Want to learn how to make herbal tinctures at home and some of the best tincture recipes? Continue reading this article and discover how to make tinctures at home from plants.
Herbal tinctures are easy to make at home, it’s simple alchemy with miraculous effects. If you want to learn how to make herbal tinctures, here are a few simple tips. The best time to prepare herbal tinctures at home is the month of August (in the Northern Hemisphere). August is when the majority of the medicinal plants are in full maturity and their active healing substances are most potent.
Herbal tinctures, salves, and oils are prepared from fresh flowers and herbs. They are easy to make at home and we believe that no home should lack a handy green pharmacy and reliable help when your health becomes poor. Without further ado, here is how to make herbal tinctures at home.
In This Article You Will Find:
How to Make Herbal Tinctures at Home
Herbal tinctures are actually essences extracted from plants, obtained by macerating the plants in 40% ABV, rye rakia, or homemade fruit brandy (plums, apples, pears). In some parts of Europe, these alcoholic beverages are made at home following ancient recipes, passed on from generation to generation.
If you don’t find these types of alcoholic drinks handy, you can opt for a 20% concentration of ethyl alcohol for tinctures. Even more, if you wish to make alcohol-free herbal tinctures, you can switch the alcohol to vegetal glycerin. This is how to make herbal tinctures at home.
How to Make Herbal Tinctures
- Fill up a bottle or a jar up to the neck with freshly cut flowers or plants.
- Pour the alcohol/glycerin on top, so that it covers the plant completely.
- Close the bottle tightly and place it in a warm place for 14 days (or even longer).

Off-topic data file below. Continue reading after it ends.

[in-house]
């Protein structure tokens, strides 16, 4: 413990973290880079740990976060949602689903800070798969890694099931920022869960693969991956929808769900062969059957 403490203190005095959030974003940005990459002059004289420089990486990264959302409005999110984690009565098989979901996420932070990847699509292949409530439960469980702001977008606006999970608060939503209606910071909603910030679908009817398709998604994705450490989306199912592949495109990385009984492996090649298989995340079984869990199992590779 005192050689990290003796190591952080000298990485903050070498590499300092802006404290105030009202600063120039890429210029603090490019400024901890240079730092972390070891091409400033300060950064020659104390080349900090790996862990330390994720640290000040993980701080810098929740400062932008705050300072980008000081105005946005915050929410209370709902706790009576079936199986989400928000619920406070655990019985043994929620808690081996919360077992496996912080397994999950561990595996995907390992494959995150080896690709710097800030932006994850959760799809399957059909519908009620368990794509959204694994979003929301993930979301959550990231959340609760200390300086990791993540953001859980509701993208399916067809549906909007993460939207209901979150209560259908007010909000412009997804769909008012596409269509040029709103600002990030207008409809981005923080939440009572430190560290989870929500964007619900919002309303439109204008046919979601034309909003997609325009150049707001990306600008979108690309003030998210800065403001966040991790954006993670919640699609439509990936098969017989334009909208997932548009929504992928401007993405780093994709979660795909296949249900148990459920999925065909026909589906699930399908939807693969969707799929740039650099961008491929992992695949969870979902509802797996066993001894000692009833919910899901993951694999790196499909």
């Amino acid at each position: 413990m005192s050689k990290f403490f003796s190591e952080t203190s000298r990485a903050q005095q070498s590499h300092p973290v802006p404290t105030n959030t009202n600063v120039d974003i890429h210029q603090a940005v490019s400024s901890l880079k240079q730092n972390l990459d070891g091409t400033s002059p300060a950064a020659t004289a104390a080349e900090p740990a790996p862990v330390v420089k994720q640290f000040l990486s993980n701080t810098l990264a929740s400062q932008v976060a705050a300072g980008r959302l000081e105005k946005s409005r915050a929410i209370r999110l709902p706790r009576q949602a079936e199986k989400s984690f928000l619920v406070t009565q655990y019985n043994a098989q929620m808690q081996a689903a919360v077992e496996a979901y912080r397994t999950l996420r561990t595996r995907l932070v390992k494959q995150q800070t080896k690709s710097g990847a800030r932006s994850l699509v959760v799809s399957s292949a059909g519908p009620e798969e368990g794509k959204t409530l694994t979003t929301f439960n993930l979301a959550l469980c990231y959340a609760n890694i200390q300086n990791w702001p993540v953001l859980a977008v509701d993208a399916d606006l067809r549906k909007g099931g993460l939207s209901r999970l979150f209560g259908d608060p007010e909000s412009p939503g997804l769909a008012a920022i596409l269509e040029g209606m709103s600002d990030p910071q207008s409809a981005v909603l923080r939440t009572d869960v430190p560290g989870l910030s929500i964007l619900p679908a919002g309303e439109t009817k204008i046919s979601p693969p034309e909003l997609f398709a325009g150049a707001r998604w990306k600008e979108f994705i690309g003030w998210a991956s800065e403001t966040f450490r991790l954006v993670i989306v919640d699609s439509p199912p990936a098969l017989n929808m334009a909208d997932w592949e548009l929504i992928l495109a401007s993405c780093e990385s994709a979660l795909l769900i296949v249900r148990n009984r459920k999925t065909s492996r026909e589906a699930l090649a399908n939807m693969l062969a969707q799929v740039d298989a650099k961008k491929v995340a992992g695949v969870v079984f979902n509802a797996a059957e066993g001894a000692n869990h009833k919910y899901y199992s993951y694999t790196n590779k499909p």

- Shake the bottle from time to time, so that the alcohol mixes with the essence coming out of the plant.
- Strain and store in amber bottles (with a dropper for internal use).
How to Use Herbal Tinctures
Herbal tinctures are used both internally, as drops, as well as externally, in compresses, or mixed in ointments. This depends on the herb used and its healing properties. Now you know how to make herbal tinctures at home. Below are 8 amazing herbal tincture recipes using some of the most popular healing herbs out there.
How to Make Herbal Tinctures at Home – 8 Recipes
1. Burdock Root Tincture
Use the well-washed and brushed roots of the plant. Cut them finely and cover them with alcohol. Burdock root tincture is amazing for rheumatic pains and swelling caused by this condition. Use it externally to friction the painful areas with it. Internal uses: menstrual disorders, urinary tract diseases, nerve diseases, facial neuralgia, typhus, rheumatism, ovarian pain, respiratory diseases, lung diseases (pleurisy, emphysema) – 10 drops of burdock root tincture diluted in water, once a day.
2. Nettle Tincture Recipe
For the nettle tincture, use the roots that have been harvested in spring or autumn. Nettle root tincture is amazing for a wide range of liver and gallbladder conditions, as well as spleen disease (even tumors), inflammation of the stomach lining, respiratory issues, stomach cramps and ulcers, intestinal infections, and lung disease. Topically, it is used for hair loss, eczemas, ulcers, painful acne, fungal infections, skin blemishes, sciatica, and nerve inflammation.